I highly recommend a vise, the below linked reticle leveler, and a flashlight for getting your scope on square. (the markII version with the level in it)



http://www.brownells.com/aspx/NS/store/Pro...RETICLE+LEVELER



If you want more detailed tips on this, let me know. I'm going on vacation, so i might not get back to you for a while, and PMing me to respond to the threa might be useful.



also, to judge a scope as not the source of problems, you can always box it and see if it returns to zero, evne if that zero isn't exactly where you want it. In this case, you aren't there yet.



5) How rigid is that stock? Bad cheek welds cause parrallax issues. Which can have you missing by a LOT. Come to think of it, a consistant cheek weld may be your most likely culprit as red dots have minimal parrallax error, and the AR design prevents a wobbly stock.



The stock has issues, I like the pistol grip design, but the folding option is useless. It also has a tendency to almost bend, and I have to re-adjust my sight picture. I wrote to SA, but haven't received any feedback about their stock issue. SA is NOT as proficient as S&W with customer support.


If my above judgements sound realistic, this is your problem. You aren't getting a good cheek weld. Wither you are being inconsistent, the stock is, or worst of all both. You need to practice getting a clean cheek weld you can reproduce even if it isn't something comfortable until you have this sorted. bipod flex could also be contributing to this as yukonglocker stated.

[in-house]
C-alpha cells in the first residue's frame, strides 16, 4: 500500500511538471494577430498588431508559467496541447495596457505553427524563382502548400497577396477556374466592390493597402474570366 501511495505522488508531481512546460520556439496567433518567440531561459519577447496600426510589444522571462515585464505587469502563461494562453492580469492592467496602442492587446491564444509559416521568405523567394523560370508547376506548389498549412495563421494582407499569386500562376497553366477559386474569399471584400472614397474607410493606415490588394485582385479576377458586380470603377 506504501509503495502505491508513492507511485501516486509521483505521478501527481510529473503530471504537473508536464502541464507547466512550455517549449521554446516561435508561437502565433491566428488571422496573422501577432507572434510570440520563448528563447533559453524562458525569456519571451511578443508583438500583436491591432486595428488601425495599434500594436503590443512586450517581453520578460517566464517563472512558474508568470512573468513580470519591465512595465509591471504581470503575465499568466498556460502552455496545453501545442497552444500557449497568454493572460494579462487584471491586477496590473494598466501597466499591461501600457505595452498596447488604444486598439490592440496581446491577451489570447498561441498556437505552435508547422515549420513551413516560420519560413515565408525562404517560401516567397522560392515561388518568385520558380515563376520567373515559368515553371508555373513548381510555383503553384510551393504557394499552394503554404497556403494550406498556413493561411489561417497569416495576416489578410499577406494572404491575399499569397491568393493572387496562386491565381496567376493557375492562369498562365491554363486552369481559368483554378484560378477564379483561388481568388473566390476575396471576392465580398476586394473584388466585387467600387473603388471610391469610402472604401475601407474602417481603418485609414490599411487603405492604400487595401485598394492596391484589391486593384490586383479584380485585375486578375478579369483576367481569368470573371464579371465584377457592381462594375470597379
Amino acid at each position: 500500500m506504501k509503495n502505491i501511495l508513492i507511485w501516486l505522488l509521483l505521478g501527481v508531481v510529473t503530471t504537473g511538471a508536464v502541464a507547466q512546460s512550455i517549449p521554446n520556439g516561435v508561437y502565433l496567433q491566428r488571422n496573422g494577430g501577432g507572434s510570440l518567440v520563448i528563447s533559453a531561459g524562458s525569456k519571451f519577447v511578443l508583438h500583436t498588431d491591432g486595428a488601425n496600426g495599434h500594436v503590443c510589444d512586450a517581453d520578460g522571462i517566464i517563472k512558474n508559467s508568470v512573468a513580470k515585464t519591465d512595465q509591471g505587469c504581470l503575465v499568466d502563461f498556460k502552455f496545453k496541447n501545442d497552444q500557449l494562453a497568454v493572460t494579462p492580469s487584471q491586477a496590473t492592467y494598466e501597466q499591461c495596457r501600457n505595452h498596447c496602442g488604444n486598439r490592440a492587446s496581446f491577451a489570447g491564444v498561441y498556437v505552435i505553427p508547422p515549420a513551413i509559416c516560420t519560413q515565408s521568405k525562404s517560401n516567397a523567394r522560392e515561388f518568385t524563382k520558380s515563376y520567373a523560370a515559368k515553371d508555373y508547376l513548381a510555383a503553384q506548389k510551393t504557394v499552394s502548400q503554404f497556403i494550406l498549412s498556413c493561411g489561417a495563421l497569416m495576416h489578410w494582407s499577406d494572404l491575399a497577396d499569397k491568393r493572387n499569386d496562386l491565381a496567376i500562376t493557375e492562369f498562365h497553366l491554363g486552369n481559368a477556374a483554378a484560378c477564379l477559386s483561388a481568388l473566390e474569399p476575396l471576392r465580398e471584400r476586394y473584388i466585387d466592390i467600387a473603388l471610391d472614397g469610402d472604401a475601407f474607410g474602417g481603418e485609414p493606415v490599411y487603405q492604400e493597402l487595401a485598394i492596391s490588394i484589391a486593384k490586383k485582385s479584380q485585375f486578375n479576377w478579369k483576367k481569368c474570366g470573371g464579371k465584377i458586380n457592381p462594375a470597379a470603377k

This is likely moving your POI vs POA relationship even if you have it focused properly.



NOTHING is parralax free with a big enough hmovements in where your pupil is vs the center of the aiming device. Well except maybe old school WWII wire crosshair sights on AA cannons.







Thanks brother you are whether you know it not helping me diagnose this issue very well, so keep asking questions...


No problem, I'd also heed yukonglocker's suggestion of tryign different ammo. If 25 yards to 300 yards is going to be where you do most of your shooting, a 168gr bullet with higher velocity and a match more aerodynamic bullet will have much friendlier ballistics.
 

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I'll give them all a try this weekend, I really appreciate the help. I will keep you all posted, thanks again.